Faith

Disturbing and Alarming': Pastors Deliver Tough Response to College President's Bible Stance Amid Furor Over Lesbian Preacher's Speech

"We stand today to believe that the Bible is right."

Wedding cake is served by activists outside the Portuguese parliament, Friday, Jan. 8 2010, in Lisbon, after lawmakers passed a bill allowing gay marriage. The Socialist government's bill won the support today of all left-of-centre parties. Right-of-centre parties opposed the change and argued that it should be put to a national referendum. (AP Photo/Armando Franca)

Two preachers who have vocally opposed a controversial decision by officials at American Baptist College in Nashville, Tennessee, to invite a lesbian pastor to speak on campus, specifically took aim this week at a recent claim about the Bible that was made by the school's president, Dr. Forrest Harris.

Harris has publicly defended the college's invite to Bishop Yvette Flunder, a California-based preacher who is married to a woman, telling the Tennessean that he finds it “sad that people use religion and idolatry of the Bible to demoralize same-gender-loving people.”

When asked to explain what he meant by “idolatry of the Bible,” Harris offered up a definition that Pastor W. Dwight McKissic of Cornerstone Baptist Church in Arlington, Texas, and Pastor Randy Vaughn of Mt. Sinai Missionary Baptist Church in Port Arthur, Texas, both found "deeply disturbing and alarming."

"When people say [the Bible] is synonymous with God and the truth," Harris said. "We can’t be guided and dictated by a first-century worldview."

McKissic told TheBlaze that he was particularly surprised by the president's comments on the Bible, considering the National Baptist Convention's views on scripture.

"It is deeply disturbing and alarming for a Baptist college president, with our first article of faith being — we believe in the authority of scripture as an … eternal word of God — for him to dismiss what the scripture has to say," McKissic said. "That speaks volumes about the theological direction of that institution."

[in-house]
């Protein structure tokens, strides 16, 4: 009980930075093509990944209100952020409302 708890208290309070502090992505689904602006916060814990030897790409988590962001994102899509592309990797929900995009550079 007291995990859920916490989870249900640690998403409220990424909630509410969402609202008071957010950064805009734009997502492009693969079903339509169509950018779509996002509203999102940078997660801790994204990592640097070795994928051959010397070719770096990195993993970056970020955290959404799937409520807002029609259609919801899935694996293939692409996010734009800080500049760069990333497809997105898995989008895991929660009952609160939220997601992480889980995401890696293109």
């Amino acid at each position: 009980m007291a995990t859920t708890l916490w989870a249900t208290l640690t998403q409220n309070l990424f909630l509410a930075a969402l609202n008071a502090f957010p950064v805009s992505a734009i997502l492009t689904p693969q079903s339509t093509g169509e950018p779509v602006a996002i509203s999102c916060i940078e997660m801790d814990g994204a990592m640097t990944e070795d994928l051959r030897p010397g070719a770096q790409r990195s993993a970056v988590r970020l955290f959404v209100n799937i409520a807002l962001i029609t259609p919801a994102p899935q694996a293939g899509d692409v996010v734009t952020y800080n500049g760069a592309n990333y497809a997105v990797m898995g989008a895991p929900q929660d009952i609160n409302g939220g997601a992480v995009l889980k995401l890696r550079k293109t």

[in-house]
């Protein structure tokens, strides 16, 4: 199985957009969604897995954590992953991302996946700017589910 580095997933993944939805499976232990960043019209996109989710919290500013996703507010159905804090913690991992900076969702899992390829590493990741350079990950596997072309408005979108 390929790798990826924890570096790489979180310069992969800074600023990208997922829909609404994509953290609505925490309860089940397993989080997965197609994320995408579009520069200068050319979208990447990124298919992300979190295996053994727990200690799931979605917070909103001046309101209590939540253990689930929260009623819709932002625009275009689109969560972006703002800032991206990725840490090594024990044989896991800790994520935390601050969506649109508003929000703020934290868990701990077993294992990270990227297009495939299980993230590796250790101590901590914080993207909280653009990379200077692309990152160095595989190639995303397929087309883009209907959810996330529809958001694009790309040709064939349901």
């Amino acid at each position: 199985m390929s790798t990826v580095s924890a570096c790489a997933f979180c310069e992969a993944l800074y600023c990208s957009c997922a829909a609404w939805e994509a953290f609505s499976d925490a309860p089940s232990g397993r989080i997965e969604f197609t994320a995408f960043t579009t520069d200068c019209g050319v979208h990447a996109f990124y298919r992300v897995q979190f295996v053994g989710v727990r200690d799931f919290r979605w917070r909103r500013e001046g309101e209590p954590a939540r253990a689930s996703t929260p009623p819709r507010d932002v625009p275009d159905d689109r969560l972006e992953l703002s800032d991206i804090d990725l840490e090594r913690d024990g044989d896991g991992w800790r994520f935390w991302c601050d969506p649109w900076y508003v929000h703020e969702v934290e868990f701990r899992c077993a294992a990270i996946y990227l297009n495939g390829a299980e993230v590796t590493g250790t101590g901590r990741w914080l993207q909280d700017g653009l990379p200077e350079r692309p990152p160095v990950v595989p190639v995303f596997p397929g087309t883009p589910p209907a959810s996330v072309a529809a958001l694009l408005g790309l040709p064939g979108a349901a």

He also said that the school's board of trustees must immediately dismiss Harris, unless the board members agree with him. And if that's the case, McKissic said that the denomination should promptly dismiss the board.

"He is way out of line, out of step with Baptists," McKissic said of Harris. "And he has the college on a whole different page, and I believe he will be held accountable."

Vaughn agreed with these sentiments, claiming that Harris' statement about the Bible seems to dismiss what most pastors have been preaching as "totally irrelevant."

"The scripture is right, it is true … we don't hold ourselves to be better than anyone. We're all sinners," he said. "We've found our way to the cross. We stand today to believe that the Bible is right."

McKissic and Vaughn, both members of the National Baptist Fellowship of Concerned Pastors, a group that has vocally opposed Flunder's speech, also held a press conference on Tuesday to discuss the issue.

The group is also opposed to two additional "active proponents of same-sex marriage" who were invited this week to the American Baptist College campus — Pastor Delman Coates, who pushed for gay marriage in Maryland, and Alan Bosaek, who tried to persuade the South African Dutch Reformed Church to embrace same-sex nuptials.

The preachers believe that, by inviting these speakers, Harris and the school are in violation of denominational rules and regulations.

With American Baptist College refusing to disinvite Flunder, though, McKissic and Vaughn said that they hope to "stir up leadership" in an effort to see the denomination speak out against the school's actions and solidify "theological positioning" on the matter.

"We believe that the Bible establishes for us … what we believe to be God's word — that homosexuality… is a sin," Vaughn told TheBlaze.

One last thing…
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